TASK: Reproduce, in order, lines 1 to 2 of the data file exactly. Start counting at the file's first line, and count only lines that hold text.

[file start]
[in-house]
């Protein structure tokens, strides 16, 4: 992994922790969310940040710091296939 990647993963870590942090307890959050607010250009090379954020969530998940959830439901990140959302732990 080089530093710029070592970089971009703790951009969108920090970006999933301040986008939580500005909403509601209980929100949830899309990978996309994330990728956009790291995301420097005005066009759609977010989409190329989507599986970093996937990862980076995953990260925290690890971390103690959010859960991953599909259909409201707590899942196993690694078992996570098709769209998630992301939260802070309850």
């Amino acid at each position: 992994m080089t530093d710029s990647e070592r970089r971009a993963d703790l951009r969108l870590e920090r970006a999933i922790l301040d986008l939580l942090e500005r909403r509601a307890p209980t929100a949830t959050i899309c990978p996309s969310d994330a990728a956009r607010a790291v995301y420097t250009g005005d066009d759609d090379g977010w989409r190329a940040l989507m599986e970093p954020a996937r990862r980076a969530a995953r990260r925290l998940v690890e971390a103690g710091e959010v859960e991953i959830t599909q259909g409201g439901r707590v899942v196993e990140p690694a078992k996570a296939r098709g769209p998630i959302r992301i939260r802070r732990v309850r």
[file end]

[in-house]
């Protein structure tokens, strides 16, 4: 992994922790969310940040710091296939 990647993963870590942090307890959050607010250009090379954020969530998940959830439901990140959302732990 080089530093710029070592970089971009703790951009969108920090970006999933301040986008939580500005909403509601209980929100949830899309990978996309994330990728956009790291995301420097005005066009759609977010989409190329989507599986970093996937990862980076995953990260925290690890971390103690959010859960991953599909259909409201707590899942196993690694078992996570098709769209998630992301939260802070309850």